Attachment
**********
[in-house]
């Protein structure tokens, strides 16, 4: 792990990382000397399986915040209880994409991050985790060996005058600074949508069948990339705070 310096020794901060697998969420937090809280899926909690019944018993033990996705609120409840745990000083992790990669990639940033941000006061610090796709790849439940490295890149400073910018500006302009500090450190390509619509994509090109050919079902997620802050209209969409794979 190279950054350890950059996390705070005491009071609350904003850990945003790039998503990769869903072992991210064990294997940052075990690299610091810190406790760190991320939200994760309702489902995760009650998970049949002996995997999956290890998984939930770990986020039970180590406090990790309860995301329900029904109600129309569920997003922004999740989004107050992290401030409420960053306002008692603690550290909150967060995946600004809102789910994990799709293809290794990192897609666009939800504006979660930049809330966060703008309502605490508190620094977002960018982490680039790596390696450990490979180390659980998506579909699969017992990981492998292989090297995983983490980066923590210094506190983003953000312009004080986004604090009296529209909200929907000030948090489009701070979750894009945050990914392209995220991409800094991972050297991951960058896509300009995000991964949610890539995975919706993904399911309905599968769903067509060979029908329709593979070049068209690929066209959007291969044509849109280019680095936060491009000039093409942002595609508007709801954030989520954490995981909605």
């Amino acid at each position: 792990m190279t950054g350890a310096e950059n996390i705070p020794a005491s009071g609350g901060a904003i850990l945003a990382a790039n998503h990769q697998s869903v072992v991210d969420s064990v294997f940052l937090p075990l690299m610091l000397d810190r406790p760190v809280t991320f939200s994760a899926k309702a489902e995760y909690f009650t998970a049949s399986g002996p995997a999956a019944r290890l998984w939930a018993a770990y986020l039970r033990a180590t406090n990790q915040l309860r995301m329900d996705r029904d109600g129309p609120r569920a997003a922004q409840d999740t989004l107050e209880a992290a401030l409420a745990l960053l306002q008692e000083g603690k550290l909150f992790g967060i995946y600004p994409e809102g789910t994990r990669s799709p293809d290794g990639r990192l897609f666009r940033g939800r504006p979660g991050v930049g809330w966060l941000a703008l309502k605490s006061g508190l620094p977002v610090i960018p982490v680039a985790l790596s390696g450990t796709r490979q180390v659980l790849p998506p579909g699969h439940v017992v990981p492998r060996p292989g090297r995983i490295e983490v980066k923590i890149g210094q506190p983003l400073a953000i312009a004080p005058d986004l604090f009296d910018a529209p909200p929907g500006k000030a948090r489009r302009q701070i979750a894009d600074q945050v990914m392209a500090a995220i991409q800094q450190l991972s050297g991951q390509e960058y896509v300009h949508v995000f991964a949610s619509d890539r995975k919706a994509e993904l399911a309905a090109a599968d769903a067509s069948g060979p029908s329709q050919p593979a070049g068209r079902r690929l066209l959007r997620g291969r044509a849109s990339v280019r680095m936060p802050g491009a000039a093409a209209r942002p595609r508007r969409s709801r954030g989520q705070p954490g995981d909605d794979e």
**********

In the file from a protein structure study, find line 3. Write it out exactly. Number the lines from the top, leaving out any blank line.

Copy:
């Amino acid at each position: 792990m190279t950054g350890a310096e950059n996390i705070p020794a005491s009071g609350g901060a904003i850990l945003a990382a790039n998503h990769q697998s869903v072992v991210d969420s064990v294997f940052l937090p075990l690299m610091l000397d810190r406790p760190v809280t991320f939200s994760a899926k309702a489902e995760y909690f009650t998970a049949s399986g002996p995997a999956a019944r290890l998984w939930a018993a770990y986020l039970r033990a180590t406090n990790q915040l309860r995301m329900d996705r029904d109600g129309p609120r569920a997003a922004q409840d999740t989004l107050e209880a992290a401030l409420a745990l960053l306002q008692e000083g603690k550290l909150f992790g967060i995946y600004p994409e809102g789910t994990r990669s799709p293809d290794g990639r990192l897609f666009r940033g939800r504006p979660g991050v930049g809330w966060l941000a703008l309502k605490s006061g508190l620094p977002v610090i960018p982490v680039a985790l790596s390696g450990t796709r490979q180390v659980l790849p998506p579909g699969h439940v017992v990981p492998r060996p292989g090297r995983i490295e983490v980066k923590i890149g210094q506190p983003l400073a953000i312009a004080p005058d986004l604090f009296d910018a529209p909200p929907g500006k000030a948090r489009r302009q701070i979750a894009d600074q945050v990914m392209a500090a995220i991409q800094q450190l991972s050297g991951q390509e960058y896509v300009h949508v995000f991964a949610s619509d890539r995975k919706a994509e993904l399911a309905a090109a599968d769903a067509s069948g060979p029908s329709q050919p593979a070049g068209r079902r690929l066209l959007r997620g291969r044509a849109s990339v280019r680095m936060p802050g491009a000039a093409a209209r942002p595609r508007r969409s709801r954030g989520q705070p954490g995981d909605d794979e």